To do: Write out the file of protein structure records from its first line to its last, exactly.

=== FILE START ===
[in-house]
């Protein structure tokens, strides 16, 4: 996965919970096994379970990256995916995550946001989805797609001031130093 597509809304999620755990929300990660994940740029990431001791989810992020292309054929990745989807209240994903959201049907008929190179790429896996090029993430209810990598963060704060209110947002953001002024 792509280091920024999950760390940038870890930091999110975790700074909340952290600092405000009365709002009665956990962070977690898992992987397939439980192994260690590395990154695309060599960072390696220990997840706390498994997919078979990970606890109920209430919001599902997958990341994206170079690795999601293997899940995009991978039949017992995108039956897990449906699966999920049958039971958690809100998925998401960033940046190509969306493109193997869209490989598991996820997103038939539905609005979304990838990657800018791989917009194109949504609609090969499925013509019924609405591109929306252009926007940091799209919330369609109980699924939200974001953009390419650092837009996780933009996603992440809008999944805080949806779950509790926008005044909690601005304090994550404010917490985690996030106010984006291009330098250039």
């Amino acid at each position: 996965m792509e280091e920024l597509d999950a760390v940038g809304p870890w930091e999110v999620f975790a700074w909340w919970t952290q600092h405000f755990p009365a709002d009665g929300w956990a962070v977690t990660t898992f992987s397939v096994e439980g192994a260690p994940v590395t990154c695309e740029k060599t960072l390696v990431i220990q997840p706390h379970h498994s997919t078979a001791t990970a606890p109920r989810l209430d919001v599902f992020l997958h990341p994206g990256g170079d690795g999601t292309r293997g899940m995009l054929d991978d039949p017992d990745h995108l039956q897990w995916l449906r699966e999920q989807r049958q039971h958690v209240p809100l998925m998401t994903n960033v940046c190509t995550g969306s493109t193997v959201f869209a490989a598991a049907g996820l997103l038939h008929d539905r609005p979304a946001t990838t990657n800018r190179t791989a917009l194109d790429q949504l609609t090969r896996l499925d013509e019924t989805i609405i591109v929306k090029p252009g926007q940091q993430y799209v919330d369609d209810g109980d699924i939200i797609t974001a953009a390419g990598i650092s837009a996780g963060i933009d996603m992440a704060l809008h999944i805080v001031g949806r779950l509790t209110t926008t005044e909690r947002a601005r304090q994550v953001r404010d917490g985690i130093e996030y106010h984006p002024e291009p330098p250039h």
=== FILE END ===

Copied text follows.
[in-house]
């Protein structure tokens, strides 16, 4: 996965919970096994379970990256995916995550946001989805797609001031130093 597509809304999620755990929300990660994940740029990431001791989810992020292309054929990745989807209240994903959201049907008929190179790429896996090029993430209810990598963060704060209110947002953001002024 792509280091920024999950760390940038870890930091999110975790700074909340952290600092405000009365709002009665956990962070977690898992992987397939439980192994260690590395990154695309060599960072390696220990997840706390498994997919078979990970606890109920209430919001599902997958990341994206170079690795999601293997899940995009991978039949017992995108039956897990449906699966999920049958039971958690809100998925998401960033940046190509969306493109193997869209490989598991996820997103038939539905609005979304990838990657800018791989917009194109949504609609090969499925013509019924609405591109929306252009926007940091799209919330369609109980699924939200974001953009390419650092837009996780933009996603992440809008999944805080949806779950509790926008005044909690601005304090994550404010917490985690996030106010984006291009330098250039």
């Amino acid at each position: 996965m792509e280091e920024l597509d999950a760390v940038g809304p870890w930091e999110v999620f975790a700074w909340w919970t952290q600092h405000f755990p009365a709002d009665g929300w956990a962070v977690t990660t898992f992987s397939v096994e439980g192994a260690p994940v590395t990154c695309e740029k060599t960072l390696v990431i220990q997840p706390h379970h498994s997919t078979a001791t990970a606890p109920r989810l209430d919001v599902f992020l997958h990341p994206g990256g170079d690795g999601t292309r293997g899940m995009l054929d991978d039949p017992d990745h995108l039956q897990w995916l449906r699966e999920q989807r049958q039971h958690v209240p809100l998925m998401t994903n960033v940046c190509t995550g969306s493109t193997v959201f869209a490989a598991a049907g996820l997103l038939h008929d539905r609005p979304a946001t990838t990657n800018r190179t791989a917009l194109d790429q949504l609609t090969r896996l499925d013509e019924t989805i609405i591109v929306k090029p252009g926007q940091q993430y799209v919330d369609d209810g109980d699924i939200i797609t974001a953009a390419g990598i650092s837009a996780g963060i933009d996603m992440a704060l809008h999944i805080v001031g949806r779950l509790t209110t926008t005044e909690r947002a601005r304090q994550v953001r404010d917490g985690i130093e996030y106010h984006p002024e291009p330098p250039h």